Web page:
Until the end of the Cold War, the politics of national identity were confined to isolated incidents of ethnic strife and civil war in distant countries.
With the collapse of Communist regimes across Europe and the loosening of the Cold War's clamp on East–West relations, a surge of nationalism swept the world stage. In Blood and Belonging, Ignatieff makes a thorough examination of why blood ties—in places as diverse as Yugoslavia, Kurdistan, Northern Ireland, Quebec, Germany, and the former Soviet republics—may be the definitive factor in international relations today. He asks how ethnic pride turned into ethnic cleansing, whether modern citizens can lay to rest the ghosts of a warring past, why—and whether—a people need a state of their own. Blood and Belonging is a profound and searching look at one of the most complex issues of our time.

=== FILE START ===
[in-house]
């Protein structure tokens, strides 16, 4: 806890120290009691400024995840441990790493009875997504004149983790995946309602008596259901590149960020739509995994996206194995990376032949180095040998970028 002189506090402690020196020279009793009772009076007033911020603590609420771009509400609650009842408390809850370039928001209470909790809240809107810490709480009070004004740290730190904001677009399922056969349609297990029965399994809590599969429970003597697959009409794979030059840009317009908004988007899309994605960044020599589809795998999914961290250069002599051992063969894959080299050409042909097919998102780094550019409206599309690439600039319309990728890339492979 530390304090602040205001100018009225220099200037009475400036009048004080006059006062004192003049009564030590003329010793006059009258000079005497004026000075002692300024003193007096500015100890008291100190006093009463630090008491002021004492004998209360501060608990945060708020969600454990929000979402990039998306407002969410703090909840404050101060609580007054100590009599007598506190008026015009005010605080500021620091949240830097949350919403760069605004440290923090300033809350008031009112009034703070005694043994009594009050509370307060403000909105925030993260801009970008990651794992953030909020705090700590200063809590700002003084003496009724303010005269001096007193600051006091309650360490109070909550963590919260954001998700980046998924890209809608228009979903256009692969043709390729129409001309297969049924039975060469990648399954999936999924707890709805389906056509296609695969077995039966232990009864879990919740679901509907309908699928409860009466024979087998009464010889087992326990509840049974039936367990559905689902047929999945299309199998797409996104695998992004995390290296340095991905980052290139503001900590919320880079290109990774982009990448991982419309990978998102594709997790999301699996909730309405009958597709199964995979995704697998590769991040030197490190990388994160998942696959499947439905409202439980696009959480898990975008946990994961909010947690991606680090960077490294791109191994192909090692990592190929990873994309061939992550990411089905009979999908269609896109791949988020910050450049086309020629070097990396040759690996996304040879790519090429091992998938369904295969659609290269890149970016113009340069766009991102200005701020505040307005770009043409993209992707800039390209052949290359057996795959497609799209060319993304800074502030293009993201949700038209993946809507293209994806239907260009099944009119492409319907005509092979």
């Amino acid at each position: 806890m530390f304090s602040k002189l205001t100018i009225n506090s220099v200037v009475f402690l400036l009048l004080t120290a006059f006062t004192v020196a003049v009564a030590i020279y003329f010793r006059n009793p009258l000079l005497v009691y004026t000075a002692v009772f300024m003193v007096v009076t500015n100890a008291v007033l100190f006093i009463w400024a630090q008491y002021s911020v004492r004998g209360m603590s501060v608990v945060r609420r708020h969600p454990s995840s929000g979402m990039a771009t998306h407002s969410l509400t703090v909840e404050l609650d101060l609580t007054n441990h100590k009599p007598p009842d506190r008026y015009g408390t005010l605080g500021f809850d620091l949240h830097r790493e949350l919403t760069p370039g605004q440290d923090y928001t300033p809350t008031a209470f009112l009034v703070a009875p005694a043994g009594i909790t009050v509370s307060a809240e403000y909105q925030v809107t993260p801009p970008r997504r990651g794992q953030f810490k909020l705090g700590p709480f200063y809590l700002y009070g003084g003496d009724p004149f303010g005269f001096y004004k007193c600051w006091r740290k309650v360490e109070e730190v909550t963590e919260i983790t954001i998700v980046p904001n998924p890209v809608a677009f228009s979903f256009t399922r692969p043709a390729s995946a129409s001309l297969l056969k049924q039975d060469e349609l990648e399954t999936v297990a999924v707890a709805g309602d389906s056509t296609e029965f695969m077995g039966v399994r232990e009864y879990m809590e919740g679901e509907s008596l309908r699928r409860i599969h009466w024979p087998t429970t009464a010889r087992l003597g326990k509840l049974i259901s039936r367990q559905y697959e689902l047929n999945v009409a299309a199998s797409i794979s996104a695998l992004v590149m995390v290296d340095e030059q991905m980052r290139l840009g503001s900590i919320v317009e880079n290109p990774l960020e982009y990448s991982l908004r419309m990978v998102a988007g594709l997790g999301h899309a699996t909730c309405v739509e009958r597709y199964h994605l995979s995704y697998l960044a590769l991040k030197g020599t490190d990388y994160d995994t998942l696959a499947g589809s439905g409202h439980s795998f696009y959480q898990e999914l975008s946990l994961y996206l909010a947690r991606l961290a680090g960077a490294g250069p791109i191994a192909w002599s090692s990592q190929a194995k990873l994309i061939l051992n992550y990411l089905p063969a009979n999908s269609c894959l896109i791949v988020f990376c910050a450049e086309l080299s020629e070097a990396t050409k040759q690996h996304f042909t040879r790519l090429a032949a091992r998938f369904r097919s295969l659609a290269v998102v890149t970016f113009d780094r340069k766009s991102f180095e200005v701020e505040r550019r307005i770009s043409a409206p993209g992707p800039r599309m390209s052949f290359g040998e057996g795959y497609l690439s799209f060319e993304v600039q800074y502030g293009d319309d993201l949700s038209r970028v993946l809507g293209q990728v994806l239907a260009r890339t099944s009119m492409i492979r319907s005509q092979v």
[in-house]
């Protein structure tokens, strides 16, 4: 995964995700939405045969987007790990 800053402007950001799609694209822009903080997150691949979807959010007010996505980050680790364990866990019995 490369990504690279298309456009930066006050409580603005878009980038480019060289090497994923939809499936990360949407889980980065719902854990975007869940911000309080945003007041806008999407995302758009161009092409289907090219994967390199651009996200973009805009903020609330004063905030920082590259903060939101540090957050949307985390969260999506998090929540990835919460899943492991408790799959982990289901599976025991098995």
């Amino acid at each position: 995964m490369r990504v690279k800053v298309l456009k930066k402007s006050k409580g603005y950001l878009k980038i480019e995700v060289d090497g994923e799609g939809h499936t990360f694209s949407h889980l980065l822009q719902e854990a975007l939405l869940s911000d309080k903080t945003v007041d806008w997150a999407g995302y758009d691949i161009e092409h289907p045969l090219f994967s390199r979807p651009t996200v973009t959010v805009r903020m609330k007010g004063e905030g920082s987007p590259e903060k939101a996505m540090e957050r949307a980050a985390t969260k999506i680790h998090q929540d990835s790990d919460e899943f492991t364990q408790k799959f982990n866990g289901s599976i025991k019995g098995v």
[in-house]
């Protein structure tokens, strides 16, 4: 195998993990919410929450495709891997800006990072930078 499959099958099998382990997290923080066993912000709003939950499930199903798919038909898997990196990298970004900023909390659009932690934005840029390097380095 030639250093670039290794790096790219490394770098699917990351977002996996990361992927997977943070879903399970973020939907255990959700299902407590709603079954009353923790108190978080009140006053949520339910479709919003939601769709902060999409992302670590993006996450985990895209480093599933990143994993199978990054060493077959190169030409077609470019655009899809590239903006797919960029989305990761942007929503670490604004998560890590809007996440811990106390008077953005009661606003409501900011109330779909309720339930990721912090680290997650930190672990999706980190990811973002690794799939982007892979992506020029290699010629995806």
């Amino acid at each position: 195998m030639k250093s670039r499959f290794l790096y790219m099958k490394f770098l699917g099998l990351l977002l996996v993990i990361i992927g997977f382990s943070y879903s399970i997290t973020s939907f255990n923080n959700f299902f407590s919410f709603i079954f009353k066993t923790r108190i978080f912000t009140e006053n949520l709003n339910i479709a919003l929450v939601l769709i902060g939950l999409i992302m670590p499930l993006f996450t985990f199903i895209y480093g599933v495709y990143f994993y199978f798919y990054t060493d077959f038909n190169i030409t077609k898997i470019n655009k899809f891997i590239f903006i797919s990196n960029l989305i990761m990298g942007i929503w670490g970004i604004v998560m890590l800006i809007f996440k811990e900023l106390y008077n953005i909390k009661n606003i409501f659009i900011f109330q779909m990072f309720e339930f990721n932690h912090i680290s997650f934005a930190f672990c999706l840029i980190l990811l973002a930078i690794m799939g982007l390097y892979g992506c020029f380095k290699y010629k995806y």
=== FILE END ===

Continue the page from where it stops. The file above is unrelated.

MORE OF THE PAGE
Winner of the Lionel Gelber Prize and the Gordon Montador Award for Best Canadian Book on Social Issues
"Ignatieff's probing analysis of the meanings and consequences of 'the new nationalism' provides crucial insights into the fragility of 'civic nationalism' and the 'liberal virtues [of] tolerance, compromise, reason.'"— Booklist